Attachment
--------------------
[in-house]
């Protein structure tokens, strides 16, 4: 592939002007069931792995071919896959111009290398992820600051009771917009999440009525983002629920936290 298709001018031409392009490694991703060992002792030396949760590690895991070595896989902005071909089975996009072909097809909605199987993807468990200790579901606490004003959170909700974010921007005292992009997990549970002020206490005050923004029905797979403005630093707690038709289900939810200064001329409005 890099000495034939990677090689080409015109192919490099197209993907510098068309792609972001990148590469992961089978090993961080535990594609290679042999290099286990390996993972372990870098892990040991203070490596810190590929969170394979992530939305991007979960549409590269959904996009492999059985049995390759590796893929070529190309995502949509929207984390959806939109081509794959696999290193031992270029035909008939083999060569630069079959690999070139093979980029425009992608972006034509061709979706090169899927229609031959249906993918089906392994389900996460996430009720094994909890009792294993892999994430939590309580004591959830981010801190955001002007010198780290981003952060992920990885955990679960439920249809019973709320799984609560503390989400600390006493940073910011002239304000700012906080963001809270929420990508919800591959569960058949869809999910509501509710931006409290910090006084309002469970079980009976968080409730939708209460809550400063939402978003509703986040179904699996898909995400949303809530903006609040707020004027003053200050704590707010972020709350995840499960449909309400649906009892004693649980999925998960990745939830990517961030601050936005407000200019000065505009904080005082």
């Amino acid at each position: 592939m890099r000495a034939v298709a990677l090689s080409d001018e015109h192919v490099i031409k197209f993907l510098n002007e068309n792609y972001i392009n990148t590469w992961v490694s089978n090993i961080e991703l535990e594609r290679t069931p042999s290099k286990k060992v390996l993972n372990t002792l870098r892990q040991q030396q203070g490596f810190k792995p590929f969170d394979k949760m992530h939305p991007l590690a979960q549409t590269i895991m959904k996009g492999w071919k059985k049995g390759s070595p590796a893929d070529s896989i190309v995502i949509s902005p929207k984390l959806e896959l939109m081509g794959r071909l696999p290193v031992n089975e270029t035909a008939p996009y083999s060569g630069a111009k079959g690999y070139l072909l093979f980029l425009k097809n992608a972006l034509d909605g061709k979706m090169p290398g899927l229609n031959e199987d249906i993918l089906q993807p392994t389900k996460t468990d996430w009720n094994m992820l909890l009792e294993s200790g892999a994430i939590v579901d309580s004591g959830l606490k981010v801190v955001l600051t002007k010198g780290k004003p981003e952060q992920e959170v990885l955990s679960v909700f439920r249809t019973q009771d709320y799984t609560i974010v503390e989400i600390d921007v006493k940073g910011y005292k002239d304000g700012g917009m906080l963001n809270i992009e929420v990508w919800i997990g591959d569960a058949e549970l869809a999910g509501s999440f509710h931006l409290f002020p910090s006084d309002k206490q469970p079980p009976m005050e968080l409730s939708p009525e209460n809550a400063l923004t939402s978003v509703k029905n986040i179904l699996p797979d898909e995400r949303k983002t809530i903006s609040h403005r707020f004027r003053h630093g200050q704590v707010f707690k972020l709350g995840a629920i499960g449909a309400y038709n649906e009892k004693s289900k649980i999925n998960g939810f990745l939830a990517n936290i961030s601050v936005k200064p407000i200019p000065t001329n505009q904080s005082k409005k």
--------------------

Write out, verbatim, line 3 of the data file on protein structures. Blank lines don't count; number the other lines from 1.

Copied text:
């Amino acid at each position: 592939m890099r000495a034939v298709a990677l090689s080409d001018e015109h192919v490099i031409k197209f993907l510098n002007e068309n792609y972001i392009n990148t590469w992961v490694s089978n090993i961080e991703l535990e594609r290679t069931p042999s290099k286990k060992v390996l993972n372990t002792l870098r892990q040991q030396q203070g490596f810190k792995p590929f969170d394979k949760m992530h939305p991007l590690a979960q549409t590269i895991m959904k996009g492999w071919k059985k049995g390759s070595p590796a893929d070529s896989i190309v995502i949509s902005p929207k984390l959806e896959l939109m081509g794959r071909l696999p290193v031992n089975e270029t035909a008939p996009y083999s060569g630069a111009k079959g690999y070139l072909l093979f980029l425009k097809n992608a972006l034509d909605g061709k979706m090169p290398g899927l229609n031959e199987d249906i993918l089906q993807p392994t389900k996460t468990d996430w009720n094994m992820l909890l009792e294993s200790g892999a994430i939590v579901d309580s004591g959830l606490k981010v801190v955001l600051t002007k010198g780290k004003p981003e952060q992920e959170v990885l955990s679960v909700f439920r249809t019973q009771d709320y799984t609560i974010v503390e989400i600390d921007v006493k940073g910011y005292k002239d304000g700012g917009m906080l963001n809270i992009e929420v990508w919800i997990g591959d569960a058949e549970l869809a999910g509501s999440f509710h931006l409290f002020p910090s006084d309002k206490q469970p079980p009976m005050e968080l409730s939708p009525e209460n809550a400063l923004t939402s978003v509703k029905n986040i179904l699996p797979d898909e995400r949303k983002t809530i903006s609040h403005r707020f004027r003053h630093g200050q704590v707010f707690k972020l709350g995840a629920i499960g449909a309400y038709n649906e009892k004693s289900k649980i999925n998960g939810f990745l939830a990517n936290i961030s601050v936005k200064p407000i200019p000065t001329n505009q904080s005082k409005k």